“Mama, I’ll just take the picture in my mind.”
We were at our soon-to-be home tonight and as we moved some things into the garage until closing, my daughter ran and played in the yard. I yelled to my husband, “do you have your phone?” I didn’t have mine to take the photo and he didn’t have his readily available and was holding a huge box, so I just stopped, sat on the steps, and watched her play. My son stopped with me for a little and said that he would just take a photo in his mind.
His words really resonated with me, so I simply stopped what I was doing to watch her play even after he ran off to help his dad. I paused from the day’s work and just took it all in: her strawberry blonde curls bounced as she ran; her bluest eyes sparkled with delight–my dream come true right there in the front yard with the view of the mountains. She picked clovers and brought them back to me on the step, laughing and hugging me with pride each time only for her chubby little legs to run down again to the patch of flowery weeds. We played this game until she spotted a tiny, white butterfly and then, I watched her run and chase it.
As I sat and watched her, my husband fetched his phone and took some photos of her because we really both do want to have a reminder of this day–the first day she played in her new yard. But my son reminded me that all I need is my mind and I will forever and ever have the memory of this etched into it, with or without a photo. Dreams come true and watching her play (and my son later, too) in the yard with a view of the mountains really was just so perfect. But if I hadn’t stopped to watch her–to really take it all in–I fear I might not have even noticed how beautiful the moment really was.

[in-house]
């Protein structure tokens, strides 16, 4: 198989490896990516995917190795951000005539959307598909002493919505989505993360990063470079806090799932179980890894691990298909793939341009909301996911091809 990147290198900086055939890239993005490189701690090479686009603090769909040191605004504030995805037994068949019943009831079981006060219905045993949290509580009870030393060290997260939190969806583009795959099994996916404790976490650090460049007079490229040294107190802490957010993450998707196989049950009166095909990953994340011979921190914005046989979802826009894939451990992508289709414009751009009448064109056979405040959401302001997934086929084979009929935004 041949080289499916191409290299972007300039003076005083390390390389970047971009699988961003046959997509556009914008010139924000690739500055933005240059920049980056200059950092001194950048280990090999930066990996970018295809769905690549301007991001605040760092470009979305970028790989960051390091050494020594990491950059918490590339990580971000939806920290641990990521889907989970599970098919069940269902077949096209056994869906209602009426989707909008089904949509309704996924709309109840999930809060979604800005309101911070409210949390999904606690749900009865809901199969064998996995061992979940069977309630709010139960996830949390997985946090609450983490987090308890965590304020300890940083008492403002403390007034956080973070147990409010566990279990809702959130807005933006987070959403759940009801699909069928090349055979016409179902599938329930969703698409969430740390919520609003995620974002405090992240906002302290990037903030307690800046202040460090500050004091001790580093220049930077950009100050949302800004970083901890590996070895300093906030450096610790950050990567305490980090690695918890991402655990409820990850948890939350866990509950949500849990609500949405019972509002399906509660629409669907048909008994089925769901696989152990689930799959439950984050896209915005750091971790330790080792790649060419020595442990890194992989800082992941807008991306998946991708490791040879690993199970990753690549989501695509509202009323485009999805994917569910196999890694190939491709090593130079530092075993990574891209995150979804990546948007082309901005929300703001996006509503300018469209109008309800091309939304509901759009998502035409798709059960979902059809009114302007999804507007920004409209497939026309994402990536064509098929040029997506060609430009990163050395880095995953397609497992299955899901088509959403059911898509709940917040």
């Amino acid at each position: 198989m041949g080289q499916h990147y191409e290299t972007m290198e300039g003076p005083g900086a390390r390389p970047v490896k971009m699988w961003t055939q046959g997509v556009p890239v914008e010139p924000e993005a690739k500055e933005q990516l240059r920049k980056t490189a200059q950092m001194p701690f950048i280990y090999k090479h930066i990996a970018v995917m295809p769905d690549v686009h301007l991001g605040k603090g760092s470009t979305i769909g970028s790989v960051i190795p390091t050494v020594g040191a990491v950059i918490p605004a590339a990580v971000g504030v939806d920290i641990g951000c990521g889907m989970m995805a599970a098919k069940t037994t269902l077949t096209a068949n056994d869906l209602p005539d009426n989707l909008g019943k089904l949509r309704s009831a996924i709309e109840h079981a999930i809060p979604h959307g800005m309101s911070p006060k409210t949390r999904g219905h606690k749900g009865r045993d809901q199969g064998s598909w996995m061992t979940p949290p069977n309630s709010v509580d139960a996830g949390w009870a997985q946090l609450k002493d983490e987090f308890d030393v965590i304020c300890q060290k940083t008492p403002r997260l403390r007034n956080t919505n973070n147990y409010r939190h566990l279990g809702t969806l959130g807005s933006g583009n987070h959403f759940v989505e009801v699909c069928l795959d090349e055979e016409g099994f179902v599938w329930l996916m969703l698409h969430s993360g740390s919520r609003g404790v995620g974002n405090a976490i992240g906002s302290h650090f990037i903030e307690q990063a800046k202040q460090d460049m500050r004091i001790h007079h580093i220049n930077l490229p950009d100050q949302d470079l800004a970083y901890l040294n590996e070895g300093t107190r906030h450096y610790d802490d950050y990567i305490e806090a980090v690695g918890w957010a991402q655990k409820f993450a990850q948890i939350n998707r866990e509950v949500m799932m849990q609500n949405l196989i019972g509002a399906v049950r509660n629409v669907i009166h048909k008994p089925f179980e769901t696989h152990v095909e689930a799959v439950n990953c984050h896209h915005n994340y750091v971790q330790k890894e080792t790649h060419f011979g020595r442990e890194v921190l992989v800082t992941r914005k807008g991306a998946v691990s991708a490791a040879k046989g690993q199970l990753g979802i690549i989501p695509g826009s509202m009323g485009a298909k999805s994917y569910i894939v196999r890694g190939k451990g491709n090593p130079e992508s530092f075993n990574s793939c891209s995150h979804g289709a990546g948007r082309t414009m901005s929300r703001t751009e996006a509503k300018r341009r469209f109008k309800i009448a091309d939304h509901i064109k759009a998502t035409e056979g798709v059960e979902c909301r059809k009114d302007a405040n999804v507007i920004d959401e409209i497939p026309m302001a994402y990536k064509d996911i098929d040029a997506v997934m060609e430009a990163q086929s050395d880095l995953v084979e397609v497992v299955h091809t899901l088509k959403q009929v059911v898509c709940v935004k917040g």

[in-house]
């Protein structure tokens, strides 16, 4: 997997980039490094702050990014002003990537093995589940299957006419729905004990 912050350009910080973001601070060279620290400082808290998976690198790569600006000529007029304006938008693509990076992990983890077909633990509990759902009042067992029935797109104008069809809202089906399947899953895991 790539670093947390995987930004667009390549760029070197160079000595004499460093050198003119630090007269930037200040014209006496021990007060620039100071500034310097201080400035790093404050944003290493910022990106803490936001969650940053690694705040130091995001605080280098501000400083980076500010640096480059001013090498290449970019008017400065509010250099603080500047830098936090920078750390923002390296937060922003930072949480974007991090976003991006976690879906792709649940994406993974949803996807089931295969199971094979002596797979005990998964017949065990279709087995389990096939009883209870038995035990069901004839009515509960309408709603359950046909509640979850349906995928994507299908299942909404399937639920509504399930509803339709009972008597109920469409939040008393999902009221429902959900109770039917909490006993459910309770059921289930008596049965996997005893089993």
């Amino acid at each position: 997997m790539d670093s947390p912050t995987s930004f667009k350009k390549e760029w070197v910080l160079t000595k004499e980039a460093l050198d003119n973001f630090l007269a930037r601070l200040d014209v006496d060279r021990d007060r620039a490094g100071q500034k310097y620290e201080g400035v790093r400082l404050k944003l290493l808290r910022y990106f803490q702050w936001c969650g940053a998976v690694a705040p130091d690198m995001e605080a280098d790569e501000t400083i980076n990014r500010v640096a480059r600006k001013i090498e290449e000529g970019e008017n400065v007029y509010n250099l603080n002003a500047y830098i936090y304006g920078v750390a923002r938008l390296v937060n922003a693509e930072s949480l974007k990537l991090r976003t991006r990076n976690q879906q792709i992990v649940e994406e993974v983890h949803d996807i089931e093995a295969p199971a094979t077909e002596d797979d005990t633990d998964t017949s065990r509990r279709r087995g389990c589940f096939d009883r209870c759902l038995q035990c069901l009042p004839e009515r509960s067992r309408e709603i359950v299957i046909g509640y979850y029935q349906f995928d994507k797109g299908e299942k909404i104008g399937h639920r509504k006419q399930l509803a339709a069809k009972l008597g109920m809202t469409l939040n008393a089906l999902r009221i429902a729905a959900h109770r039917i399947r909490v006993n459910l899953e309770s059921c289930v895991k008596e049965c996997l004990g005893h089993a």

Both of my children have reminded me to live in the moment and to remember what I’ve always loved. Having them has been like a camera lens coming into focus, and my eyes can be the camera; they are the camera–open now to see this beauty all around me.
Thanks for Mothering the Divide with me, my friends, as we all take these photos in our minds and commit these days to our memories. They truly are fleeting and even as we have tasks to complete (of course), there is nothing more important than opening our eyes to the children who play before us.